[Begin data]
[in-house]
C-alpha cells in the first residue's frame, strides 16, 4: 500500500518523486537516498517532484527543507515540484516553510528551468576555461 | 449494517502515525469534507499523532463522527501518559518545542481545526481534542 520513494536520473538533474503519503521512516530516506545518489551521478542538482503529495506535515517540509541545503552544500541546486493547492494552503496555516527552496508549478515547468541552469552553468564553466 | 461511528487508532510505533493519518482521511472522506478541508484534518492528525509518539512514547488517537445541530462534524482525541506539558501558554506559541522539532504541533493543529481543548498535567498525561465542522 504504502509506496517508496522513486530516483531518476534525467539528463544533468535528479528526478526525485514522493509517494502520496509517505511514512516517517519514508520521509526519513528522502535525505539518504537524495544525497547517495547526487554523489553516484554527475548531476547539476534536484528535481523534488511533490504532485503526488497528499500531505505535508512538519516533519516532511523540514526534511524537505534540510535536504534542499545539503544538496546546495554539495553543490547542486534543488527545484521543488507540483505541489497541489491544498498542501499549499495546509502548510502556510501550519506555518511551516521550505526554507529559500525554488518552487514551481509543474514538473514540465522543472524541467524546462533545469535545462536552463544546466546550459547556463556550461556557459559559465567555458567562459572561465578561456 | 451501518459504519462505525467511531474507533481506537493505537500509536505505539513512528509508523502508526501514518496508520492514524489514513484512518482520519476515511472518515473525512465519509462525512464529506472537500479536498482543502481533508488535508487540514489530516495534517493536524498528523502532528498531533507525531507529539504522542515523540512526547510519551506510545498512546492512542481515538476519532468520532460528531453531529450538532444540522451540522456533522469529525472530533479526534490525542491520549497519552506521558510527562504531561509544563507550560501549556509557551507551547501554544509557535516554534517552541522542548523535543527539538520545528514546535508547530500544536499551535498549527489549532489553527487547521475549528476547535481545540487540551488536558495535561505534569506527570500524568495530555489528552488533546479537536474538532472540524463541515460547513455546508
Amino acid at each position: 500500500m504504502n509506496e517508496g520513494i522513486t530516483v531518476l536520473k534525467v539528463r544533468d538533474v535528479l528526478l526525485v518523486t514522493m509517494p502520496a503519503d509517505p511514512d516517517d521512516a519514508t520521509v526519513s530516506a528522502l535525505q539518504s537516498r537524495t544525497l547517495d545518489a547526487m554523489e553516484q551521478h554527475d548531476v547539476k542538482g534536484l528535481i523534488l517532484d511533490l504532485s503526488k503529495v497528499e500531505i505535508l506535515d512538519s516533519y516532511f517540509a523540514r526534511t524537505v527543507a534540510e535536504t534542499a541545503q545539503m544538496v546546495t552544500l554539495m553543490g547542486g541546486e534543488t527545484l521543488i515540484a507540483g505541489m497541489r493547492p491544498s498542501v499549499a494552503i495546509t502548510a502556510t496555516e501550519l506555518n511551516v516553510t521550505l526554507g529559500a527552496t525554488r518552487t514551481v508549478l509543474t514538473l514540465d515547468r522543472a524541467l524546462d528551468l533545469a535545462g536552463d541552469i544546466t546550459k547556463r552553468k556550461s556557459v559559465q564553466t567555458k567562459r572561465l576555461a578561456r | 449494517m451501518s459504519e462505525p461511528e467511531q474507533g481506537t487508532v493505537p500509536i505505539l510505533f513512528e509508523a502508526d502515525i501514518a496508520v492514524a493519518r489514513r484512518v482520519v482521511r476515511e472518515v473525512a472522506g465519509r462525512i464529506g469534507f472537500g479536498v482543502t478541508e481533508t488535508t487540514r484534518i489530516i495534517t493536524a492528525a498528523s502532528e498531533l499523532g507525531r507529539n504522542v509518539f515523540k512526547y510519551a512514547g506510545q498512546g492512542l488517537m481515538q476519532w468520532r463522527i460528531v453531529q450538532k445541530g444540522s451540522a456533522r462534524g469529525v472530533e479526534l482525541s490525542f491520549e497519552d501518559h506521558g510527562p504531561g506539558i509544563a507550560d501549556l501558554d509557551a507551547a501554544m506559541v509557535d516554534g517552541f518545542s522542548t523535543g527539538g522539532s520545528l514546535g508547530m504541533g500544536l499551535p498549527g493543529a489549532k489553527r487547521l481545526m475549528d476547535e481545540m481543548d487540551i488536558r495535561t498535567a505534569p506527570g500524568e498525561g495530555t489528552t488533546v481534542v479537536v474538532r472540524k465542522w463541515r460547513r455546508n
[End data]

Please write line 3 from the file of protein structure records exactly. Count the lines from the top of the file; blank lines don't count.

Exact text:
Amino acid at each position: 500500500m504504502n509506496e517508496g520513494i522513486t530516483v531518476l536520473k534525467v539528463r544533468d538533474v535528479l528526478l526525485v518523486t514522493m509517494p502520496a503519503d509517505p511514512d516517517d521512516a519514508t520521509v526519513s530516506a528522502l535525505q539518504s537516498r537524495t544525497l547517495d545518489a547526487m554523489e553516484q551521478h554527475d548531476v547539476k542538482g534536484l528535481i523534488l517532484d511533490l504532485s503526488k503529495v497528499e500531505i505535508l506535515d512538519s516533519y516532511f517540509a523540514r526534511t524537505v527543507a534540510e535536504t534542499a541545503q545539503m544538496v546546495t552544500l554539495m553543490g547542486g541546486e534543488t527545484l521543488i515540484a507540483g505541489m497541489r493547492p491544498s498542501v499549499a494552503i495546509t502548510a502556510t496555516e501550519l506555518n511551516v516553510t521550505l526554507g529559500a527552496t525554488r518552487t514551481v508549478l509543474t514538473l514540465d515547468r522543472a524541467l524546462d528551468l533545469a535545462g536552463d541552469i544546466t546550459k547556463r552553468k556550461s556557459v559559465q564553466t567555458k567562459r572561465l576555461a578561456r | 449494517m451501518s459504519e462505525p461511528e467511531q474507533g481506537t487508532v493505537p500509536i505505539l510505533f513512528e509508523a502508526d502515525i501514518a496508520v492514524a493519518r489514513r484512518v482520519v482521511r476515511e472518515v473525512a472522506g465519509r462525512i464529506g469534507f472537500g479536498v482543502t478541508e481533508t488535508t487540514r484534518i489530516i495534517t493536524a492528525a498528523s502532528e498531533l499523532g507525531r507529539n504522542v509518539f515523540k512526547y510519551a512514547g506510545q498512546g492512542l488517537m481515538q476519532w468520532r463522527i460528531v453531529q450538532k445541530g444540522s451540522a456533522r462534524g469529525v472530533e479526534l482525541s490525542f491520549e497519552d501518559h506521558g510527562p504531561g506539558i509544563a507550560d501549556l501558554d509557551a507551547a501554544m506559541v509557535d516554534g517552541f518545542s522542548t523535543g527539538g522539532s520545528l514546535g508547530m504541533g500544536l499551535p498549527g493543529a489549532k489553527r487547521l481545526m475549528d476547535e481545540m481543548d487540551i488536558r495535561t498535567a505534569p506527570g500524568e498525561g495530555t489528552t488533546v481534542v479537536v474538532r472540524k465542522w463541515r460547513r455546508n